Favourites have dominated the Wimbledon men's singles tournament over the last couple of decades with Roger Federer (eight titles), Novak Djokovic (seven), Rafael Nadal (two), and (two) sharing the glory around from 2003 onwards.
However, before the big four and after Pete Sampras's dominance, one man stood tall to win the Wimbledon title at pre-tournament odds of 150/1. This is the story of Goran Ivanisevic's fairytale win as a wildcard in 2001.
|Where||All England Club, Wimbledon, London, UK|
|When||Monday 3rd July 2023 - Sunday 16th July 2023|
|How to watch||BBC, Eurosport and Bet365 Sports Live Streaming|
|Odds||Men's outright: Novak Djokovic 8/11, Carlos Alcaraz 3/1, Daniil Medvedev 16/1, Jannik Sinner 18/1, Taylor Fritz 28/1|
Women's outright: Iga Swiatek 4/1, Aryna Sabalenka 4/1, Elena Rybakina 4/1, Ons Jabeur 10/1, Karolina Muchova
The wall above the players' entrance to Wimbledon's Centre Court features a line from Rudyard Kiping's famous poem 'If', which reads: "If you can meet with triumph and disaster and treat those two imposters just the same".
Prior to the 2001 championships, three previous Wimbledon final appearances had resulted only in disaster for Ivanisevic, who suffered agonising defeats against Andre Agassi in 1992 and against Sampras in both 1994 and 1998.
With his career seemingly on the slide and a nagging shoulder injury threatening to blunt his booming lefty serve, a Grand Slam victory seemed a million miles away for the 29-year-old Croat.
Ranked 125th in the world, Ivanisevic was not high enough to earn a place in the main draw for the 2001 tournament but Wimbledon, perhaps surprisingly considering Ivanisevic's bad boy reputation, decided to hand him a wildcard.
One of the great sporting underdog stories began in relatively routine fashion as Ivanisevic required three sets to see off Swedish qualifier Fredrik Jonsson in his first-round match, but things were about to get more complicated.
Carlos Moya, never at his best on grass but a Grand Slam winner nonetheless, was waiting in the second round and took an early lead over the Croat, claiming the first-set tiebreak 8-6, but Ivanisevic battled back to secure a 6-7 6-3 6-4 6-4 win over the Spaniard.
After dispatching the 21st seed, Ivanisevic was drawn to face an unseeded rival in the third round, but those who were not yet aware of young Andy Roddick's talents were soon made to take notice following a second-round win over 11th seed Thomas Johansson.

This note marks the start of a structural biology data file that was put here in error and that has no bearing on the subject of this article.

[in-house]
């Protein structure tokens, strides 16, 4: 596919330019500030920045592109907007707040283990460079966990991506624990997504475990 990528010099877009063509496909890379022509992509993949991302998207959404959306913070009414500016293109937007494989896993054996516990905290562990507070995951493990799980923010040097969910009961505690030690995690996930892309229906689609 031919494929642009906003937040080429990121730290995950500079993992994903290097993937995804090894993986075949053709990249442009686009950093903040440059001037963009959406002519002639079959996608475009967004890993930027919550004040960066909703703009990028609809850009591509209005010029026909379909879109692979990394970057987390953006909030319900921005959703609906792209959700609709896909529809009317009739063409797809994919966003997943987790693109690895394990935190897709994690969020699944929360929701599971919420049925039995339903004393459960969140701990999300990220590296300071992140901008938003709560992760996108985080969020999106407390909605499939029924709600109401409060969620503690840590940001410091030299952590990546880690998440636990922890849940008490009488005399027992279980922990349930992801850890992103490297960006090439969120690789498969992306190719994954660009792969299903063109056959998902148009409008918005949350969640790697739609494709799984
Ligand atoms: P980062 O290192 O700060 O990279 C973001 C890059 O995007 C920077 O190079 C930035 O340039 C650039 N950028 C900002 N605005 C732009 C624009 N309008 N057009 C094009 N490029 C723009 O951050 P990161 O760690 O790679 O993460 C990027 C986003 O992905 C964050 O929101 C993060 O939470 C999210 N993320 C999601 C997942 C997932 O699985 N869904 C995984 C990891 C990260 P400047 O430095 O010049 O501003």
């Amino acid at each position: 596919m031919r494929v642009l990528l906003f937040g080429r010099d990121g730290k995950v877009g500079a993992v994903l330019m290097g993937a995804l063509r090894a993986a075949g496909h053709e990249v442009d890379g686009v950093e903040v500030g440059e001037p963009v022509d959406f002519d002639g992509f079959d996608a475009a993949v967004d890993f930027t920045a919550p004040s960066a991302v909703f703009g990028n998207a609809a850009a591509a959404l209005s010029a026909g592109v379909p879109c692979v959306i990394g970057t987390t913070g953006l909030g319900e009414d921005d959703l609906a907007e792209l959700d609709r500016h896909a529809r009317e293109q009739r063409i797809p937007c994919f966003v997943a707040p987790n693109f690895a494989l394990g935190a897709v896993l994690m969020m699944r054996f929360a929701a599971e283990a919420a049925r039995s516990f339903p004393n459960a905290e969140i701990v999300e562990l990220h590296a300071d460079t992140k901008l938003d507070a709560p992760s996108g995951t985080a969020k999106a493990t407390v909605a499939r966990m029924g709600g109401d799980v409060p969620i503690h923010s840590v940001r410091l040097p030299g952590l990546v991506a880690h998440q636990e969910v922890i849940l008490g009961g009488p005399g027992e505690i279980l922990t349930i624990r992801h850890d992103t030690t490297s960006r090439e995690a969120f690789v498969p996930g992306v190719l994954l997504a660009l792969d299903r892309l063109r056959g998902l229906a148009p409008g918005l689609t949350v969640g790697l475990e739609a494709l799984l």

Ivanisevic, a veteran compared to the American teenager, raced into a two-set lead in what was a bruising battle of the big servers and, while Roddick fought back to take the third, it was the older man who would prevail in four.
The victory over Roddick teed up a big-serving fourth-round clash with Britain's Greg Rusedski and while Ivanisevic knew he was going to have to battle the Wimbledon crowd, he had always relished facing the former US Open finalist.
The Croat had won all eight previous meetings with Rusedski and he stuck to the script once again, reaching the quarter-finals with a 7-6 6-4 6-4 triumph.
From then, Ivanisevic was a real contender and he passed another tough test in the quarters when overcoming the odds to defeat fourth seed Marat Safin in four sets, setting up a clash with home favourite Tim Henman.
The Brit had reached the semi-finals in both 1998 and 1999, losing out to Sampras on both occasions, but after the all-conquering American was stunned by a Swiss teenager named Federer, the Centre Court crowd was starting to believe.
Ivanisevic had other ideas, racing into a first-set lead, but Henman surged into a 5-7 7-6 6-0 lead before the first in a series of rain delays.
With no roof to keep players on court, Henman and Ivanisevic slugged it out over three days and the Croat eventually prevailed, winning the fourth set in a tiebreak then coming back on Sunday to wrap up the contest.
Having seen off Henman, Ivanisevic's reward was a Monday final against Australia's Pat Rafter, the two-time US Open champion who had been beaten by Sampras in the previous year's final.
Ivanisevic had beaten Rafter in their only previous Wimbledon meeting in 1996 and, just as he had in five of his previous six matches, the Croat raced into a lead, winning the first set 6-3.
Rafter would quickly issue a response, winning the second set by the same scoreline, before Ivanisevic doubled down with a 6-3 win in the third.
The pair continued to trade blows and Rafter again drew level, sending the 2001 Wimbledon men's final into a dramatic deciding set.
At 7-7 in the decider, Ivanisevic hit a booming cross-court return of serve to break Rafter, then he successfully served out the following game to win 6-3 3-6 6-3 2-6 9-7, completing one of sport's most unlikely victories.
Injuries meant that Ivanisevic was unable to defend his title the following season and he would not return to Wimbledon until 2004, fittingly drawing a close to his tennis career on Centre Court with a third-round defeat to 2002 winner Lleyton Hewitt.